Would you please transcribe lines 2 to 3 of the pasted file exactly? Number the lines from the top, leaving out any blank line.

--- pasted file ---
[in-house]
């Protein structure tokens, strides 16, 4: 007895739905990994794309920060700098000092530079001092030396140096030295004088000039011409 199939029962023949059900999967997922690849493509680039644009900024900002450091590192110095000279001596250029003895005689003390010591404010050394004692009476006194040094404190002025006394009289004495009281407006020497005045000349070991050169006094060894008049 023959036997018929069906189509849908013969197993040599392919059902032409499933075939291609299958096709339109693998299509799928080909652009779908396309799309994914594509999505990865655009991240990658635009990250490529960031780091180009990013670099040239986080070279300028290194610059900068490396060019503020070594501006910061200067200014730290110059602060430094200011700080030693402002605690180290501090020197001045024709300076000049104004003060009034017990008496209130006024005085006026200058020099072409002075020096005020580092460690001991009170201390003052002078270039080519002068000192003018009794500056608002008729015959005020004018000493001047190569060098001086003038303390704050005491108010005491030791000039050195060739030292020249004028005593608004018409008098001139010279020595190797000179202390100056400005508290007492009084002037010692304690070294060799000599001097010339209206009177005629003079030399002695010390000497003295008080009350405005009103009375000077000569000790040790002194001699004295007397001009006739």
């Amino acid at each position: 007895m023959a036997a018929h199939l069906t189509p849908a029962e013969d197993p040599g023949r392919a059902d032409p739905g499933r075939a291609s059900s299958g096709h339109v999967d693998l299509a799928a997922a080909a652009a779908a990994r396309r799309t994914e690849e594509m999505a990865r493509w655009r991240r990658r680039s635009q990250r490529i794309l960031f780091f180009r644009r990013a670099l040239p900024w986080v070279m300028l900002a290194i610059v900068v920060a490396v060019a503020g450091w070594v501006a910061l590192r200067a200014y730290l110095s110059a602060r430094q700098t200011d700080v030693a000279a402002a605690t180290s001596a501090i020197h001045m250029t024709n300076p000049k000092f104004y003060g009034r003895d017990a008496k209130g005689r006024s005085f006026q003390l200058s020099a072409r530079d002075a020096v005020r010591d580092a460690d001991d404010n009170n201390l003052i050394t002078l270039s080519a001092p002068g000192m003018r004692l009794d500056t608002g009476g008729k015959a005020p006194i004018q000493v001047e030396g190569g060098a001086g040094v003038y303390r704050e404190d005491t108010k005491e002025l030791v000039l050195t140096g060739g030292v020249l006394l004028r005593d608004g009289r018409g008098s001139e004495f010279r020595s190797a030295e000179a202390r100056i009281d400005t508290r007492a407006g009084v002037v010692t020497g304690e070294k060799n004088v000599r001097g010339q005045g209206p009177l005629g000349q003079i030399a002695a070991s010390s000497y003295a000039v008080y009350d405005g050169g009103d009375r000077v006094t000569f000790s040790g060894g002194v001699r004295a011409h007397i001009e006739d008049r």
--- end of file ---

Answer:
């Protein structure tokens, strides 16, 4: 007895739905990994794309920060700098000092530079001092030396140096030295004088000039011409 199939029962023949059900999967997922690849493509680039644009900024900002450091590192110095000279001596250029003895005689003390010591404010050394004692009476006194040094404190002025006394009289004495009281407006020497005045000349070991050169006094060894008049 023959036997018929069906189509849908013969197993040599392919059902032409499933075939291609299958096709339109693998299509799928080909652009779908396309799309994914594509999505990865655009991240990658635009990250490529960031780091180009990013670099040239986080070279300028290194610059900068490396060019503020070594501006910061200067200014730290110059602060430094200011700080030693402002605690180290501090020197001045024709300076000049104004003060009034017990008496209130006024005085006026200058020099072409002075020096005020580092460690001991009170201390003052002078270039080519002068000192003018009794500056608002008729015959005020004018000493001047190569060098001086003038303390704050005491108010005491030791000039050195060739030292020249004028005593608004018409008098001139010279020595190797000179202390100056400005508290007492009084002037010692304690070294060799000599001097010339209206009177005629003079030399002695010390000497003295008080009350405005009103009375000077000569000790040790002194001699004295007397001009006739």
């Amino acid at each position: 007895m023959a036997a018929h199939l069906t189509p849908a029962e013969d197993p040599g023949r392919a059902d032409p739905g499933r075939a291609s059900s299958g096709h339109v999967d693998l299509a799928a997922a080909a652009a779908a990994r396309r799309t994914e690849e594509m999505a990865r493509w655009r991240r990658r680039s635009q990250r490529i794309l960031f780091f180009r644009r990013a670099l040239p900024w986080v070279m300028l900002a290194i610059v900068v920060a490396v060019a503020g450091w070594v501006a910061l590192r200067a200014y730290l110095s110059a602060r430094q700098t200011d700080v030693a000279a402002a605690t180290s001596a501090i020197h001045m250029t024709n300076p000049k000092f104004y003060g009034r003895d017990a008496k209130g005689r006024s005085f006026q003390l200058s020099a072409r530079d002075a020096v005020r010591d580092a460690d001991d404010n009170n201390l003052i050394t002078l270039s080519a001092p002068g000192m003018r004692l009794d500056t608002g009476g008729k015959a005020p006194i004018q000493v001047e030396g190569g060098a001086g040094v003038y303390r704050e404190d005491t108010k005491e002025l030791v000039l050195t140096g060739g030292v020249l006394l004028r005593d608004g009289r018409g008098s001139e004495f010279r020595s190797a030295e000179a202390r100056i009281d400005t508290r007492a407006g009084v002037v010692t020497g304690e070294k060799n004088v000599r001097g010339q005045g209206p009177l005629g000349q003079i030399a002695a070991s010390s000497y003295a000039v008080y009350d405005g050169g009103d009375r000077v006094t000569f000790s040790g060894g002194v001699r004295a011409h007397i001009e006739d008049r």